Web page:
The 4 Steps To Achieve The Most Amazing Coating Ever


When you want to achieve the highest level of anything, we can agree that taking steps are critical to achieve the goal.

To achieve greatness, you should follow these steps every time you start the process. Following a well defined

process helps ensure you will experience success more often than not.


So how do powder coaters produce a flawless finished product? Why do problems happen at certain stages of the

powder coating process that leave your product looking less than ideal?  What can your coater do to ensure you get

what you expect when you give them a job?


In this article, we’ll take a look at the 4 critical steps in ensuring the highest quality coating. By classifying and

preparing the substrate, you’ll take the necessary steps to ensure the coating you apply will last.  The coating process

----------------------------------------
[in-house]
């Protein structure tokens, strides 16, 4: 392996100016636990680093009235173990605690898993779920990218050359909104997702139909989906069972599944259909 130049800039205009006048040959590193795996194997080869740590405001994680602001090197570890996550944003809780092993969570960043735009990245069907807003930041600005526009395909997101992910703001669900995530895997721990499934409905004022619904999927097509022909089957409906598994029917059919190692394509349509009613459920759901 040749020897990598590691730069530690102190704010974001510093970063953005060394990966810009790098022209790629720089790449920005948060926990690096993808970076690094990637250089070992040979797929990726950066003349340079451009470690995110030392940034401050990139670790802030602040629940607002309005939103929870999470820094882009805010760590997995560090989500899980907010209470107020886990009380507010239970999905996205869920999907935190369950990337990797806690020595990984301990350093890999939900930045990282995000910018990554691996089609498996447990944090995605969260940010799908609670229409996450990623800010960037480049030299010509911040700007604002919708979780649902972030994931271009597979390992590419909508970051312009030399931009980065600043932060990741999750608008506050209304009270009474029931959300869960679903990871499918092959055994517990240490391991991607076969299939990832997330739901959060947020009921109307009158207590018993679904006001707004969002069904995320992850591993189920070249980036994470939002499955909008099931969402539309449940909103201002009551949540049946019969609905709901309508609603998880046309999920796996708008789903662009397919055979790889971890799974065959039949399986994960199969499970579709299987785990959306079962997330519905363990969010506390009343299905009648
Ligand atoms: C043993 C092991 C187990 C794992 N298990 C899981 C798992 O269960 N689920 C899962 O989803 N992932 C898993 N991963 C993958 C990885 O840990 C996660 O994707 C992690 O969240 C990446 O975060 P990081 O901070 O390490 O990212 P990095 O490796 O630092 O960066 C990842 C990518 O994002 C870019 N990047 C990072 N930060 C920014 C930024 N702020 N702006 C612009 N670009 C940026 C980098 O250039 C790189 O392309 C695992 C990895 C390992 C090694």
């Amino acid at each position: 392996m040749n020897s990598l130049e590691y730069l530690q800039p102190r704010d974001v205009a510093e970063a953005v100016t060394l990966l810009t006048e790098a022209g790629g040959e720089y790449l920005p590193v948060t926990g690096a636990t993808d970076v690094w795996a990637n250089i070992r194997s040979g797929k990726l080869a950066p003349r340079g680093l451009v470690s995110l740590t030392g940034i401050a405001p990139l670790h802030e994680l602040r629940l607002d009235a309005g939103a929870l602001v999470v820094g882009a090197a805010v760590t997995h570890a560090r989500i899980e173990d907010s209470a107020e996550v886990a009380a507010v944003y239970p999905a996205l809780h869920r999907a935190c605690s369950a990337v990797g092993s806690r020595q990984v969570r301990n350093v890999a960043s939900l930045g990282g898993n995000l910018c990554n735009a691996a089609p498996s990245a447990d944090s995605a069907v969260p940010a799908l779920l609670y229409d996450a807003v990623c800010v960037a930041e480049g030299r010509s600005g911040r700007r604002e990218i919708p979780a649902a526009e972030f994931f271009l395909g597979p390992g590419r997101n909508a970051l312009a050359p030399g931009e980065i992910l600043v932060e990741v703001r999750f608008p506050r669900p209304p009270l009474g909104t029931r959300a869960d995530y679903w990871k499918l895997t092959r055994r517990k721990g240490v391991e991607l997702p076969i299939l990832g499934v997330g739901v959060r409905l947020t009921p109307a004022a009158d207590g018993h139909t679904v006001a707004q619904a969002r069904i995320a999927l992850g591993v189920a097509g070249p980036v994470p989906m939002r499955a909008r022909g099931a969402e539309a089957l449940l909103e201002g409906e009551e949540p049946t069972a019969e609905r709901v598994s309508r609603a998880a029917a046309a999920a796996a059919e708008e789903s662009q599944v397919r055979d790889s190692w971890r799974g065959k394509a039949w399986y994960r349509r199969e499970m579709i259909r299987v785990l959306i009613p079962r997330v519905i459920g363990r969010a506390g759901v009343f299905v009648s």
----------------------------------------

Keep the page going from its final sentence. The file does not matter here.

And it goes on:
itself requires precision.  If the product is not cured, everything you had done before may end up lacking in quality.

Our goal is to educate you on the importance of these 4 steps.  These can make sure your items get coated well the

first time.


Substrate Classification


The first step to achieving the highest quality coating is to identify the substrate.  The substrate is the underlying

substance on which the coating process will occur. Once you identify what material the coating process will be taking

place on, you can then understand the proper way to coat the material.


This is especially critical because there is no one proper way to coat all the different substrates out there.  For

example, we use epoxies as corrosion protection coatings for factory-applied metal applications.  They exhibit

excellent adhesion to metals and offer high moisture-, chemical-, and impact-resistance. Knowing that you have this

type of substrate gives you a better idea of the type of coating you’ll need to achieve the highest quality coating.